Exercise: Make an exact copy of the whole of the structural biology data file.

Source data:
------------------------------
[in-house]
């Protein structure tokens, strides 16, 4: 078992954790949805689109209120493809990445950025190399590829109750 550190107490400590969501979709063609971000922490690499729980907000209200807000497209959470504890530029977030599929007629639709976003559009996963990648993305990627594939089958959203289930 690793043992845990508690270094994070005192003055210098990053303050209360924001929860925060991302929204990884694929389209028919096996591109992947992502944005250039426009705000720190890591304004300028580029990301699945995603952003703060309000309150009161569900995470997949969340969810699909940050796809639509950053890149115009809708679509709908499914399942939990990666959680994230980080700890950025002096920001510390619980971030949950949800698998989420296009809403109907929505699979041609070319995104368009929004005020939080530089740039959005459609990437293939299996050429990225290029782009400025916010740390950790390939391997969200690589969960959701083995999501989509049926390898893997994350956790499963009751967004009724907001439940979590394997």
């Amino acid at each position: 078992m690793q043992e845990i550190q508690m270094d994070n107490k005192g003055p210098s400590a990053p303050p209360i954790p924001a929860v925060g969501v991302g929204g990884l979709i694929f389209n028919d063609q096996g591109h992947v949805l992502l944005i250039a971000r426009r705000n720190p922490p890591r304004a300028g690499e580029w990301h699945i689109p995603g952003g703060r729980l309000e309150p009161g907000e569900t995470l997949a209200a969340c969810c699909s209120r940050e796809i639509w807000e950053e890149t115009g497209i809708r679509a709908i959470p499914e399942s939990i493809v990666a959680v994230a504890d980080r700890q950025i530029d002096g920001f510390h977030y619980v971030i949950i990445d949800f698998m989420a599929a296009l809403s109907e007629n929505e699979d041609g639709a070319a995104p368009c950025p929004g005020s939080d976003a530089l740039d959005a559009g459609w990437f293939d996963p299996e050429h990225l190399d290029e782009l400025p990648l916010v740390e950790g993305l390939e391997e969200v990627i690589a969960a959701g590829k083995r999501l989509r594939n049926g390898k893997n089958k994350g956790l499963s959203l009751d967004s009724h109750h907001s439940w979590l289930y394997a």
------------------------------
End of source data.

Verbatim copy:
[in-house]
């Protein structure tokens, strides 16, 4: 078992954790949805689109209120493809990445950025190399590829109750 550190107490400590969501979709063609971000922490690499729980907000209200807000497209959470504890530029977030599929007629639709976003559009996963990648993305990627594939089958959203289930 690793043992845990508690270094994070005192003055210098990053303050209360924001929860925060991302929204990884694929389209028919096996591109992947992502944005250039426009705000720190890591304004300028580029990301699945995603952003703060309000309150009161569900995470997949969340969810699909940050796809639509950053890149115009809708679509709908499914399942939990990666959680994230980080700890950025002096920001510390619980971030949950949800698998989420296009809403109907929505699979041609070319995104368009929004005020939080530089740039959005459609990437293939299996050429990225290029782009400025916010740390950790390939391997969200690589969960959701083995999501989509049926390898893997994350956790499963009751967004009724907001439940979590394997």
């Amino acid at each position: 078992m690793q043992e845990i550190q508690m270094d994070n107490k005192g003055p210098s400590a990053p303050p209360i954790p924001a929860v925060g969501v991302g929204g990884l979709i694929f389209n028919d063609q096996g591109h992947v949805l992502l944005i250039a971000r426009r705000n720190p922490p890591r304004a300028g690499e580029w990301h699945i689109p995603g952003g703060r729980l309000e309150p009161g907000e569900t995470l997949a209200a969340c969810c699909s209120r940050e796809i639509w807000e950053e890149t115009g497209i809708r679509a709908i959470p499914e399942s939990i493809v990666a959680v994230a504890d980080r700890q950025i530029d002096g920001f510390h977030y619980v971030i949950i990445d949800f698998m989420a599929a296009l809403s109907e007629n929505e699979d041609g639709a070319a995104p368009c950025p929004g005020s939080d976003a530089l740039d959005a559009g459609w990437f293939d996963p299996e050429h990225l190399d290029e782009l400025p990648l916010v740390e950790g993305l390939e391997e969200v990627i690589a969960a959701g590829k083995r999501l989509r594939n049926g390898k893997n089958k994350g956790l499963s959203l009751d967004s009724h109750h907001s439940w979590l289930y394997a």